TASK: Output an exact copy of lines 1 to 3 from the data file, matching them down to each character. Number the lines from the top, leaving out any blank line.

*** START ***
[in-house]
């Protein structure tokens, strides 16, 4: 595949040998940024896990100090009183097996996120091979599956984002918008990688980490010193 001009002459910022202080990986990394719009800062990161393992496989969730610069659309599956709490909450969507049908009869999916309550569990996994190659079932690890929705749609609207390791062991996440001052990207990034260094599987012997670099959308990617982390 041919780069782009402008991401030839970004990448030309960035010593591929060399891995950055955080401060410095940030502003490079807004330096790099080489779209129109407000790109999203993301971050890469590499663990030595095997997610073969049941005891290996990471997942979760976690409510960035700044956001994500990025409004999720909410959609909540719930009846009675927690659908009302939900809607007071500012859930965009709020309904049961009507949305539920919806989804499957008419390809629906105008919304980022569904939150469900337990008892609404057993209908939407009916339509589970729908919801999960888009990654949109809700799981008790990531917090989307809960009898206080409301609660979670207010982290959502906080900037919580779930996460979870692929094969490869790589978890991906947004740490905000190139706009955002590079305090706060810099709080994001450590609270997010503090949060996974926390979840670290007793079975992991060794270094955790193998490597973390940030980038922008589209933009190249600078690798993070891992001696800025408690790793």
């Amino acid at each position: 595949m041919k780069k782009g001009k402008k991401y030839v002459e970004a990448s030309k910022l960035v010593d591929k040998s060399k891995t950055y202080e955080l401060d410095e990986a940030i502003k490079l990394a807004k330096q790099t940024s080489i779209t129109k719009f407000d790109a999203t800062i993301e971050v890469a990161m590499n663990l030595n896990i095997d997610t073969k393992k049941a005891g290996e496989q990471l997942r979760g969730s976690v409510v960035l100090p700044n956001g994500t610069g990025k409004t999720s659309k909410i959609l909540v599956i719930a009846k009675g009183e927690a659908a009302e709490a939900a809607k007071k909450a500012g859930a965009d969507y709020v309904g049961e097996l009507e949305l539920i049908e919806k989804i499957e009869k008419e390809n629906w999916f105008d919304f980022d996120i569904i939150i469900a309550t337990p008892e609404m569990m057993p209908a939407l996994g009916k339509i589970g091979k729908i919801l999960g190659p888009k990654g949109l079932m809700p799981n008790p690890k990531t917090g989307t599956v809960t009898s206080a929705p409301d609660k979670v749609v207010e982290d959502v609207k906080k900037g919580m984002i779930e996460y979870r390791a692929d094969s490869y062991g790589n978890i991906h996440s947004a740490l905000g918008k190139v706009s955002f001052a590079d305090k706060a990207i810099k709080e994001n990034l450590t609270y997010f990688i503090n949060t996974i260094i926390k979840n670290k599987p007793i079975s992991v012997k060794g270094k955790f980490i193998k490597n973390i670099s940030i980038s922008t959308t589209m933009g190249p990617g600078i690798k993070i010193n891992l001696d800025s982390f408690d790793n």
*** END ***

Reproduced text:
[in-house]
């Protein structure tokens, strides 16, 4: 595949040998940024896990100090009183097996996120091979599956984002918008990688980490010193 001009002459910022202080990986990394719009800062990161393992496989969730610069659309599956709490909450969507049908009869999916309550569990996994190659079932690890929705749609609207390791062991996440001052990207990034260094599987012997670099959308990617982390 041919780069782009402008991401030839970004990448030309960035010593591929060399891995950055955080401060410095940030502003490079807004330096790099080489779209129109407000790109999203993301971050890469590499663990030595095997997610073969049941005891290996990471997942979760976690409510960035700044956001994500990025409004999720909410959609909540719930009846009675927690659908009302939900809607007071500012859930965009709020309904049961009507949305539920919806989804499957008419390809629906105008919304980022569904939150469900337990008892609404057993209908939407009916339509589970729908919801999960888009990654949109809700799981008790990531917090989307809960009898206080409301609660979670207010982290959502906080900037919580779930996460979870692929094969490869790589978890991906947004740490905000190139706009955002590079305090706060810099709080994001450590609270997010503090949060996974926390979840670290007793079975992991060794270094955790193998490597973390940030980038922008589209933009190249600078690798993070891992001696800025408690790793």
């Amino acid at each position: 595949m041919k780069k782009g001009k402008k991401y030839v002459e970004a990448s030309k910022l960035v010593d591929k040998s060399k891995t950055y202080e955080l401060d410095e990986a940030i502003k490079l990394a807004k330096q790099t940024s080489i779209t129109k719009f407000d790109a999203t800062i993301e971050v890469a990161m590499n663990l030595n896990i095997d997610t073969k393992k049941a005891g290996e496989q990471l997942r979760g969730s976690v409510v960035l100090p700044n956001g994500t610069g990025k409004t999720s659309k909410i959609l909540v599956i719930a009846k009675g009183e927690a659908a009302e709490a939900a809607k007071k909450a500012g859930a965009d969507y709020v309904g049961e097996l009507e949305l539920i049908e919806k989804i499957e009869k008419e390809n629906w999916f105008d919304f980022d996120i569904i939150i469900a309550t337990p008892e609404m569990m057993p209908a939407l996994g009916k339509i589970g091979k729908i919801l999960g190659p888009k990654g949109l079932m809700p799981n008790p690890k990531t917090g989307t599956v809960t009898s206080a929705p409301d609660k979670v749609v207010e982290d959502v609207k906080k900037g919580m984002i779930e996460y979870r390791a692929d094969s490869y062991g790589n978890i991906h996440s947004a740490l905000g918008k190139v706009s955002f001052a590079d305090k706060a990207i810099k709080e994001n990034l450590t609270y997010f990688i503090n949060t996974i260094i926390k979840n670290k599987p007793i079975s992991v012997k060794g270094k955790f980490i193998k490597n973390i670099s940030i980038s922008t959308t589209m933009g190249p990617g600078i690798k993070i010193n891992l001696d800025s982390f408690d790793n």